This online exhibition covers the Late Antique textile fragments donated to the Hallie Ford Museum of Art by the Arthur M. Sackler Foundation in 2015.
Established in 1965, the Arthur M. Sackler Foundation manages and organizes the extensive collection of the late Arthur M. Sackler. By loaning and donating art to various museums, the foundation makes the collection accessible to the public. The foundation has made several loans and donations to the Hallie Ford Museum of Art, specifically helping to greatly expand its Asian art collection.
The textiles donated to the HFMA and featured in this exhibition are all fragments from larger works that have otherwise been lost. Textile fragments like these are not uncommon, generally having been taken from illicit grave excavations in Egypt and other parts of North Africa. Features of these textiles with interesting designs were frequently cut off and sold individually. The rest of the textile had no market value, so it was generally discarded. Over the last few decades, laws concerning the importing of antiquities, including textile fragments from North Africa, have changed in an attempt to curb these practices. However, fragments with a provenance placing them in the U.S. before these laws were enacted can still be legally bought and donated. All the textile fragments in the Hallie Ford Museum of Art collection were brought to the U.S. before these laws were enacted and can legally be owned and exhibited.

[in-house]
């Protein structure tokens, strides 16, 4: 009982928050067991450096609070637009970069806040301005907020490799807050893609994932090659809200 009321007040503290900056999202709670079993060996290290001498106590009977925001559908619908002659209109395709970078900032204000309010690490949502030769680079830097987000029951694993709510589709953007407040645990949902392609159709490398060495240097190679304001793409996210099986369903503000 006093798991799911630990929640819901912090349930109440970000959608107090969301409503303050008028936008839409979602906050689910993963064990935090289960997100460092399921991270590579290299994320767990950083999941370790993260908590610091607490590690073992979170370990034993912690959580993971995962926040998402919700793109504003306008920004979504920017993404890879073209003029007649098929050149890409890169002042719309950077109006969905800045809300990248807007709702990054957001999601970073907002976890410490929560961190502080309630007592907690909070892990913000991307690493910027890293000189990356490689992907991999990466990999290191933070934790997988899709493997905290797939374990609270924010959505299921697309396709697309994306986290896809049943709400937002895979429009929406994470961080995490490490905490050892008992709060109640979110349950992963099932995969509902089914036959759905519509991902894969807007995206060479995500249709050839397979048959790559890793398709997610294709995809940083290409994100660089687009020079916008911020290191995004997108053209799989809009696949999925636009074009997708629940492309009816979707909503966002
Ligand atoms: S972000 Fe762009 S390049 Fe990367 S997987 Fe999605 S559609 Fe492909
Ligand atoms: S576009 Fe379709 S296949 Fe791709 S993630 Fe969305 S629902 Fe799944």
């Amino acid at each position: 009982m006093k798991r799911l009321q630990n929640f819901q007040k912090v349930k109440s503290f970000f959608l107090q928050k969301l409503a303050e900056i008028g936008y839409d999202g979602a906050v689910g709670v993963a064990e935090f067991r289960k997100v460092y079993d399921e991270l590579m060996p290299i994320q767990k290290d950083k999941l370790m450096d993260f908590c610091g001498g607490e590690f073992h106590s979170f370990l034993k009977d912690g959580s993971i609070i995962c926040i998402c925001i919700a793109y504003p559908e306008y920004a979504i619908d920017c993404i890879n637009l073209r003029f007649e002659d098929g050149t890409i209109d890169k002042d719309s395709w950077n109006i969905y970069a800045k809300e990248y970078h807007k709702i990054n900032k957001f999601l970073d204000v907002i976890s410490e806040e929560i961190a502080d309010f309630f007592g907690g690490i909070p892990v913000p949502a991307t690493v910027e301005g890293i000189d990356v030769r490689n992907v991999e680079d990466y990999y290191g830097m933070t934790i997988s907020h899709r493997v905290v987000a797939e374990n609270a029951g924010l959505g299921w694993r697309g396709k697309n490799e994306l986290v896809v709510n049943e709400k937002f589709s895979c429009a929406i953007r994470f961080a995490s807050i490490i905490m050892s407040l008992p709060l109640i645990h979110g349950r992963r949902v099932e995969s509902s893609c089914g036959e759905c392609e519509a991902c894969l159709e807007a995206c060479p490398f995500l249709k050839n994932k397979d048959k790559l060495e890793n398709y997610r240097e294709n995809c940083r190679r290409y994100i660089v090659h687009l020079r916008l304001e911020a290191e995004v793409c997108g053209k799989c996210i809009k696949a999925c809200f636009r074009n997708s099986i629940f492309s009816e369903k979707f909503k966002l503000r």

This process of removing textile fragments from their archaeological context greatly complicates viewing these fragments. Having been removed from completed works, determining how these fragments were used becomes difficult if not impossible. Although some patterns or designs may offer clues as to what sort of garment or furnishing a fragment could have been cut from, many are very ambiguous. This problem is made worse by a lack of archaeological context. Excavations can provide contextual clues about the date and physical origin of a piece, but having come from illicit excavations, these textile fragments can not be effectively dated without radiocarbon dating and their original location may never be determined.